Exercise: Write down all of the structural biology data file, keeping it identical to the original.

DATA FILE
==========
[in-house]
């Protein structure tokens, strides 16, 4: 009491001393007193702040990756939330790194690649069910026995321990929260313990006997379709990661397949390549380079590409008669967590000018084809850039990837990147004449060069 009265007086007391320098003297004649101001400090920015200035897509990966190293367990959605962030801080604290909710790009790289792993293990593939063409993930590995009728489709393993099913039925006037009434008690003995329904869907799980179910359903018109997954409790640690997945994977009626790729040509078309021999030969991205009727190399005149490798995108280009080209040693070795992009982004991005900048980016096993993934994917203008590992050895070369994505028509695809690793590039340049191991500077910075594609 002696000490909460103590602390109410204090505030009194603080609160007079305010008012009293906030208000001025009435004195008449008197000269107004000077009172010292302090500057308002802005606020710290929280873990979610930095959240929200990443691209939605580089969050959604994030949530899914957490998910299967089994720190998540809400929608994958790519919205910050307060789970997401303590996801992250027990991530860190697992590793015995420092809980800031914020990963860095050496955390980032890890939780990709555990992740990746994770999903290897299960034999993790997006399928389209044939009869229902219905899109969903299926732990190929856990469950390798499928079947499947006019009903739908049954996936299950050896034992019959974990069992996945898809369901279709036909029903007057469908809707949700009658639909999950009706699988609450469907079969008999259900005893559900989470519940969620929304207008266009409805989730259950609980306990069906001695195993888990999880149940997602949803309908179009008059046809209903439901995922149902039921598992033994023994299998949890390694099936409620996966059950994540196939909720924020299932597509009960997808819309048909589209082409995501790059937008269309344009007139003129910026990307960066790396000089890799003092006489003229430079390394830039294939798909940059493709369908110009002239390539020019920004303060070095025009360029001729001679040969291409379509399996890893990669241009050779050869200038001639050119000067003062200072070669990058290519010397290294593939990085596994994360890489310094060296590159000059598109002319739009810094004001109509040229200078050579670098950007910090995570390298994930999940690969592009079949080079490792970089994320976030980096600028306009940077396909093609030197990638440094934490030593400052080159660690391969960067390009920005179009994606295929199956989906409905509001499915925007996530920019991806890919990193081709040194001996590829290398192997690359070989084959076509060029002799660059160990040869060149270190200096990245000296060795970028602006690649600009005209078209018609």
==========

[in-house]
């Protein structure tokens, strides 16, 4: 009491001393007193702040990756939330790194690649069910026995321990929260313990006997379709990661397949390549380079590409008669967590000018084809850039990837990147004449060069 009265007086007391320098003297004649101001400090920015200035897509990966190293367990959605962030801080604290909710790009790289792993293990593939063409993930590995009728489709393993099913039925006037009434008690003995329904869907799980179910359903018109997954409790640690997945994977009626790729040509078309021999030969991205009727190399005149490798995108280009080209040693070795992009982004991005900048980016096993993934994917203008590992050895070369994505028509695809690793590039340049191991500077910075594609 002696000490909460103590602390109410204090505030009194603080609160007079305010008012009293906030208000001025009435004195008449008197000269107004000077009172010292302090500057308002802005606020710290929280873990979610930095959240929200990443691209939605580089969050959604994030949530899914957490998910299967089994720190998540809400929608994958790519919205910050307060789970997401303590996801992250027990991530860190697992590793015995420092809980800031914020990963860095050496955390980032890890939780990709555990992740990746994770999903290897299960034999993790997006399928389209044939009869229902219905899109969903299926732990190929856990469950390798499928079947499947006019009903739908049954996936299950050896034992019959974990069992996945898809369901279709036909029903007057469908809707949700009658639909999950009706699988609450469907079969008999259900005893559900989470519940969620929304207008266009409805989730259950609980306990069906001695195993888990999880149940997602949803309908179009008059046809209903439901995922149902039921598992033994023994299998949890390694099936409620996966059950994540196939909720924020299932597509009960997808819309048909589209082409995501790059937008269309344009007139003129910026990307960066790396000089890799003092006489003229430079390394830039294939798909940059493709369908110009002239390539020019920004303060070095025009360029001729001679040969291409379509399996890893990669241009050779050869200038001639050119000067003062200072070669990058290519010397290294593939990085596994994360890489310094060296590159000059598109002319739009810094004001109509040229200078050579670098950007910090995570390298994930999940690969592009079949080079490792970089994320976030980096600028306009940077396909093609030197990638440094934490030593400052080159660690391969960067390009920005179009994606295929199956989906409905509001499915925007996530920019991806890919990193081709040194001996590829290398192997690359070989084959076509060029002799660059160990040869060149270190200096990245000296060795970028602006690649600009005209078209018609």